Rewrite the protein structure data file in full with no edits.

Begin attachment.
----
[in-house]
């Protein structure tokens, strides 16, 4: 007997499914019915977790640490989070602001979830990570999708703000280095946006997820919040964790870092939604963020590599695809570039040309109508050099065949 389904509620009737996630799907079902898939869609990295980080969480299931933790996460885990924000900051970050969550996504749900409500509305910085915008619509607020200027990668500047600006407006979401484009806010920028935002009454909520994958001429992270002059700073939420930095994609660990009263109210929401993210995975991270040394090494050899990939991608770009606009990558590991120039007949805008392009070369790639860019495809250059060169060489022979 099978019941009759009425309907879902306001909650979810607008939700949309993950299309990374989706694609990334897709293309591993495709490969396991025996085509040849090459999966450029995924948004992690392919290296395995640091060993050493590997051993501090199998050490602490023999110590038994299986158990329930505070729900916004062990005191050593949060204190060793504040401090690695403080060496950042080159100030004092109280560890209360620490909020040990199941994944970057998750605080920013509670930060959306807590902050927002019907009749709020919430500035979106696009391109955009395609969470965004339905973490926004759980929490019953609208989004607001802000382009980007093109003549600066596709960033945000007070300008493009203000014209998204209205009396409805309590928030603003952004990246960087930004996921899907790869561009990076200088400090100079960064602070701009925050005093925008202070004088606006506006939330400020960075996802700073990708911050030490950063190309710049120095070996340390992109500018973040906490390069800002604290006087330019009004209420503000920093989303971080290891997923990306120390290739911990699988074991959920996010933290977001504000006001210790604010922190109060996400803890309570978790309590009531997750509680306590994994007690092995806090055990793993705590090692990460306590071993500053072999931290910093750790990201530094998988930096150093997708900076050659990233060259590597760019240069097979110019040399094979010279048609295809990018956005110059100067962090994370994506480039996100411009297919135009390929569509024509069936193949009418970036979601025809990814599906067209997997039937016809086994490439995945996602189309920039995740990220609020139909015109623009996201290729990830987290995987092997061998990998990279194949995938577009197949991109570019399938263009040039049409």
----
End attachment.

[in-house]
């Protein structure tokens, strides 16, 4: 007997499914019915977790640490989070602001979830990570999708703000280095946006997820919040964790870092939604963020590599695809570039040309109508050099065949 389904509620009737996630799907079902898939869609990295980080969480299931933790996460885990924000900051970050969550996504749900409500509305910085915008619509607020200027990668500047600006407006979401484009806010920028935002009454909520994958001429992270002059700073939420930095994609660990009263109210929401993210995975991270040394090494050899990939991608770009606009990558590991120039007949805008392009070369790639860019495809250059060169060489022979 099978019941009759009425309907879902306001909650979810607008939700949309993950299309990374989706694609990334897709293309591993495709490969396991025996085509040849090459999966450029995924948004992690392919290296395995640091060993050493590997051993501090199998050490602490023999110590038994299986158990329930505070729900916004062990005191050593949060204190060793504040401090690695403080060496950042080159100030004092109280560890209360620490909020040990199941994944970057998750605080920013509670930060959306807590902050927002019907009749709020919430500035979106696009391109955009395609969470965004339905973490926004759980929490019953609208989004607001802000382009980007093109003549600066596709960033945000007070300008493009203000014209998204209205009396409805309590928030603003952004990246960087930004996921899907790869561009990076200088400090100079960064602070701009925050005093925008202070004088606006506006939330400020960075996802700073990708911050030490950063190309710049120095070996340390992109500018973040906490390069800002604290006087330019009004209420503000920093989303971080290891997923990306120390290739911990699988074991959920996010933290977001504000006001210790604010922190109060996400803890309570978790309590009531997750509680306590994994007690092995806090055990793993705590090692990460306590071993500053072999931290910093750790990201530094998988930096150093997708900076050659990233060259590597760019240069097979110019040399094979010279048609295809990018956005110059100067962090994370994506480039996100411009297919135009390929569509024509069936193949009418970036979601025809990814599906067209997997039937016809086994490439995945996602189309920039995740990220609020139909015109623009996201290729990830987290995987092997061998990998990279194949995938577009197949991109570019399938263009040039049409």